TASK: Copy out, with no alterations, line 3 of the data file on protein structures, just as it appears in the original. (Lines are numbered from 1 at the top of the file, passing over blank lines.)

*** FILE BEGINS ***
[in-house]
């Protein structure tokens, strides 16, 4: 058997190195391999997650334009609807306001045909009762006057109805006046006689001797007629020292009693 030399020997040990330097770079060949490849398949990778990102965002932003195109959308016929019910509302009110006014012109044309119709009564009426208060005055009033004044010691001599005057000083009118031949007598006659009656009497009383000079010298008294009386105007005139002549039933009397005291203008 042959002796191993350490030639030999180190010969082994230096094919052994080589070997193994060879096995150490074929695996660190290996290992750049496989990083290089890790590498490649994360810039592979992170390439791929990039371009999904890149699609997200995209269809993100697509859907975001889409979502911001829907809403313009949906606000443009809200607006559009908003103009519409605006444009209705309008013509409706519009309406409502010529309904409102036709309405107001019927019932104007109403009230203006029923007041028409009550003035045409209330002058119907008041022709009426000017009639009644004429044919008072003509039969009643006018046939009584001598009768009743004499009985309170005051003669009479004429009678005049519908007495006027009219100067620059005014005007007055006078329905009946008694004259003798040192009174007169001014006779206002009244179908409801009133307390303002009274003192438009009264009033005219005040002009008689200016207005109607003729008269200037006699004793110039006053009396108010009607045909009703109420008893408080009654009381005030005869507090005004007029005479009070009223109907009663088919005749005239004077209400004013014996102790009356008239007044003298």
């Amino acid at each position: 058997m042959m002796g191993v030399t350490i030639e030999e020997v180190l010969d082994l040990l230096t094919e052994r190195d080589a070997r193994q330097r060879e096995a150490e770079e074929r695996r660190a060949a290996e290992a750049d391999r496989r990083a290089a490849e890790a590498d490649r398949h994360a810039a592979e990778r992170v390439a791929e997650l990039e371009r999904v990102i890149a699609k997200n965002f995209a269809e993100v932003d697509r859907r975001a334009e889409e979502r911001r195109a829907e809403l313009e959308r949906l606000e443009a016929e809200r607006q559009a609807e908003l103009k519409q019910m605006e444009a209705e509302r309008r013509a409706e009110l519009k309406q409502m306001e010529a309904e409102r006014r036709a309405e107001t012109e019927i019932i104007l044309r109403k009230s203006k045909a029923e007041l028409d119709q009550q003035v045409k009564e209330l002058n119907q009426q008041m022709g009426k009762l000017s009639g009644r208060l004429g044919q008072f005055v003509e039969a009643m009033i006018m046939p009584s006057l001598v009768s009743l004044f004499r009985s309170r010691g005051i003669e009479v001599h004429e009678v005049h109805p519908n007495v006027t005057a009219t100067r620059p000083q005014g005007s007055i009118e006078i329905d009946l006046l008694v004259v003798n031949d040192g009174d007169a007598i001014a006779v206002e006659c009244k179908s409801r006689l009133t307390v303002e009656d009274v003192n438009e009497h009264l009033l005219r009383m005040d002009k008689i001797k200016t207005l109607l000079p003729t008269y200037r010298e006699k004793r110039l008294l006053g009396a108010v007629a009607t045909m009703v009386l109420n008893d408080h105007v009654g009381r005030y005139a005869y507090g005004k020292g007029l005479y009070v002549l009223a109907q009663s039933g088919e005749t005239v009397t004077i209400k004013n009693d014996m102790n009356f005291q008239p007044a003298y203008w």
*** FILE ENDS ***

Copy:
């Amino acid at each position: 058997m042959m002796g191993v030399t350490i030639e030999e020997v180190l010969d082994l040990l230096t094919e052994r190195d080589a070997r193994q330097r060879e096995a150490e770079e074929r695996r660190a060949a290996e290992a750049d391999r496989r990083a290089a490849e890790a590498d490649r398949h994360a810039a592979e990778r992170v390439a791929e997650l990039e371009r999904v990102i890149a699609k997200n965002f995209a269809e993100v932003d697509r859907r975001a334009e889409e979502r911001r195109a829907e809403l313009e959308r949906l606000e443009a016929e809200r607006q559009a609807e908003l103009k519409q019910m605006e444009a209705e509302r309008r013509a409706e009110l519009k309406q409502m306001e010529a309904e409102r006014r036709a309405e107001t012109e019927i019932i104007l044309r109403k009230s203006k045909a029923e007041l028409d119709q009550q003035v045409k009564e209330l002058n119907q009426q008041m022709g009426k009762l000017s009639g009644r208060l004429g044919q008072f005055v003509e039969a009643m009033i006018m046939p009584s006057l001598v009768s009743l004044f004499r009985s309170r010691g005051i003669e009479v001599h004429e009678v005049h109805p519908n007495v006027t005057a009219t100067r620059p000083q005014g005007s007055i009118e006078i329905d009946l006046l008694v004259v003798n031949d040192g009174d007169a007598i001014a006779v206002e006659c009244k179908s409801r006689l009133t307390v303002e009656d009274v003192n438009e009497h009264l009033l005219r009383m005040d002009k008689i001797k200016t207005l109607l000079p003729t008269y200037r010298e006699k004793r110039l008294l006053g009396a108010v007629a009607t045909m009703v009386l109420n008893d408080h105007v009654g009381r005030y005139a005869y507090g005004k020292g007029l005479y009070v002549l009223a109907q009663s039933g088919e005749t005239v009397t004077i209400k004013n009693d014996m102790n009356f005291q008239p007044a003298y203008w």